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Zoological Society of London

24 June 2019

Conservation coalition begins restoration of UK’s largest protected area for native oysters.

Vital work to save an Essex icon begins this month – as the ZSL-chaired Essex Native Oyster Restoration Initiative (ENORI) begins its 2019 conservation activities in the Thames estuary – creating the region’s first Mother Oyster Sanctuary.

Suffering a 95% decline in population in the last 200 years due to historic overfishing, the oysters’ recovery has been hindered by habitat loss, pollution and the introduction of diseases. Natural replenishment of their native grounds is so limited that human intervention is their only hope. 

Working in the only Marine Conservation Zone (UK marine protected area) in England for native oysters, the ZSL chaired ENORI - a coalition of oystermen, local communities, NGOs, universities and UK Government – will begin by creating the habitat required for the Mother Oyster Sanctuary, replenishing the estuary’s lost oysters.

Close-up photograph of adult native oysters in a bucket with identifying tag
© Essex Wildlife Trust

‘Recycled’ shells from oysters bred in Mersea and sold in Borough Market and West Mersea as well as cockleshells from the Thames cockle fleet have been used to “lay the cultch” – a colloquial term used to describe the process of laying crushed shells and stones onto the estuary floor. This step is needed, as oysters require a hard surface to grow on, which is not naturally found on the muddy estuary beds in Essex. 

Once the “cultch laying” is completed, adult females or ‘mother oysters’ are laid, which when conditions are right, will spawn in the coming weeks; initiating the first stages of the native oyster’s life cycle.

Oyster farming has been recorded in Mersea since Roman times, with the shellfish forming a staple part of many Brit’s diets’ throughout history. However, populations of the European native, or Colchester oyster (Ostrea edulis) have suffered dramatic declines.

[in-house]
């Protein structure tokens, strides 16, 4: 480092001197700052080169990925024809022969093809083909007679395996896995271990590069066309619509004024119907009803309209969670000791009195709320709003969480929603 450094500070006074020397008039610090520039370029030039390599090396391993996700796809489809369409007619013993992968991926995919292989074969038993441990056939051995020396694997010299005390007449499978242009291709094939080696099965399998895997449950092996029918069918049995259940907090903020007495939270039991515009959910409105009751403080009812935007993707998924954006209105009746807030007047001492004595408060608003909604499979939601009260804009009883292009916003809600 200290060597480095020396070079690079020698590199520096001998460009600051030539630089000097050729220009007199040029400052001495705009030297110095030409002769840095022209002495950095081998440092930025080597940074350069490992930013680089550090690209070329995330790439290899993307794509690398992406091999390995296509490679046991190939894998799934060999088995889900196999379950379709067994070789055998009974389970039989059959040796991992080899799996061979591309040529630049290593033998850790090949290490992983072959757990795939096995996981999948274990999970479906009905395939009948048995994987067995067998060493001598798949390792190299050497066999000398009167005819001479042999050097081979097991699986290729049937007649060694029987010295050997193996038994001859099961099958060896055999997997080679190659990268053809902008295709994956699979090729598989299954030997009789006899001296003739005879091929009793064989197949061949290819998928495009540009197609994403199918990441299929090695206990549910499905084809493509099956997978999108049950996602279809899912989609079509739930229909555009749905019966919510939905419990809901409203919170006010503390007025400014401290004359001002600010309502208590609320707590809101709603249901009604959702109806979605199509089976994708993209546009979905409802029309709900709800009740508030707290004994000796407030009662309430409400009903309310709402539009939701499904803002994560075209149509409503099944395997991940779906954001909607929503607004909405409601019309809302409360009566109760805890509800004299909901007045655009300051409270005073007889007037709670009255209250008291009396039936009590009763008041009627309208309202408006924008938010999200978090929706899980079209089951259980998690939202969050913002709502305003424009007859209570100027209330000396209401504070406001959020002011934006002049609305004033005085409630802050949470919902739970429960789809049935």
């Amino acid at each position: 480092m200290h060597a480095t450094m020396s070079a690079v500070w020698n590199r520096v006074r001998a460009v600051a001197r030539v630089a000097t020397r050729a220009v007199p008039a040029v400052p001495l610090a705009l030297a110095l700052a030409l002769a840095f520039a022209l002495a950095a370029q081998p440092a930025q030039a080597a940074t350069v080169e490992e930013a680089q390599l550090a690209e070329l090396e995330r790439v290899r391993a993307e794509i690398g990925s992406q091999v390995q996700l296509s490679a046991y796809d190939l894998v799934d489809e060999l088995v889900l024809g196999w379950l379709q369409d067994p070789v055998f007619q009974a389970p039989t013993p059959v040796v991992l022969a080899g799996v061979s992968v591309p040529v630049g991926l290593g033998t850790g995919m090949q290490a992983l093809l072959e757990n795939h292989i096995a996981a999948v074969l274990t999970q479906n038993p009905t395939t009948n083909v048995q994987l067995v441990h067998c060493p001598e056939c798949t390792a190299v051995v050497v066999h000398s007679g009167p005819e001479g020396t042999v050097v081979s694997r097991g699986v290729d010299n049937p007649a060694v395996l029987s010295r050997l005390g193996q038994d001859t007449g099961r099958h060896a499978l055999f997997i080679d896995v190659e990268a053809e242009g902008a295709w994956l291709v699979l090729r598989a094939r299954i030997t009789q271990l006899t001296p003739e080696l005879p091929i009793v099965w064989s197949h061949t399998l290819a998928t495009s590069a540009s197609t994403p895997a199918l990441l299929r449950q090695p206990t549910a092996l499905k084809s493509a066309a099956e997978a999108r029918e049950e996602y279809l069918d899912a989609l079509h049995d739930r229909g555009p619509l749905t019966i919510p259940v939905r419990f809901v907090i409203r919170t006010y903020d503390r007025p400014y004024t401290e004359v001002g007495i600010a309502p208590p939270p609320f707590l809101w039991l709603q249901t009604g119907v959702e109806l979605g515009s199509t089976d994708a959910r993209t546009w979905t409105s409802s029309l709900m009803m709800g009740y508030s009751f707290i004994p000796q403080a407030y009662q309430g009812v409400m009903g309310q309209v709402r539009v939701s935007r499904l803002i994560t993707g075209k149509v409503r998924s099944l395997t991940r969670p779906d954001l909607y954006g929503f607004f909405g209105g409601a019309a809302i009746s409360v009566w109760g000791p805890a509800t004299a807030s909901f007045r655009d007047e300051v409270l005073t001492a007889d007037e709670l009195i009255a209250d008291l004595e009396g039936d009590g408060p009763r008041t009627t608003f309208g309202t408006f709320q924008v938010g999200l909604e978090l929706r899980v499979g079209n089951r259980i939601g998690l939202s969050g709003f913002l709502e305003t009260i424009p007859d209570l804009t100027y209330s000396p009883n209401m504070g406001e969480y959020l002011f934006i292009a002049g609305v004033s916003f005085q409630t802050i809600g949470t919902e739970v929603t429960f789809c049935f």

ZSL’s Senior Conservation Programme Manager for UK & Europe, Alison Debney, said: “It may not be glamorous work, but laying ‘mother oysters’ at the right time is vital to the success of the restoration programme, and therefore vital for the survival of this native British species. 

“ENORI was founded in 2013 by the conservation coalition in an attempt to restore a nationally important breeding population that once supported hundreds of fishermen. 

“The coalition has since moved more than 25,000 native oysters to Essex estuaries, as well as ensuring that fishing in the area is prohibited until the oyster stocks have sufficiently recovered and are able to withstand sustainable harvesting.” 

Known as ‘ecosystem engineers’ because they create the conditions for other species to thrive – stabilising shorelines, filtering water and providing vital food and habitat for coastal wildlife. One adult oyster, for example, can filter more than 140 litres of water in a single day. 

Dr Rebecca Korda, Senior Marine Advisor at Natural England explained: “We are thrilled to be part of this collaboration which saw an array of stakeholders coming together and showing incredible innovation and drive to work to restore the native oyster and the native oyster beds back to the Essex waters. This is a hugely exiting and important step in taking this work forward and we are delighted to continue to support and contribute to the project”.

Rachel Langley, Living Seas Co-ordinator at Essex Wildlife Trust said: “We are delighted that this exciting project is evolving into its next phase and we have no doubt that the outcome of ENORI’s pioneering restoration work will be extremely positive for the Native oyster population and subsequently the marine ecosystem in Essex.”

ENORI is a joint venture between ZSL, Essex Wildlife Trust, Blackwater Oysterman’s Association, Blue Marine Foundation, The University of Essex, The Nature Conservancy, River Roach Oyster Company, Colchester Oyster Fishery, CEFAS, Natural England, the Environment Agency, and the Kent and Essex Inshore Fisheries Authority (KEIFCA).

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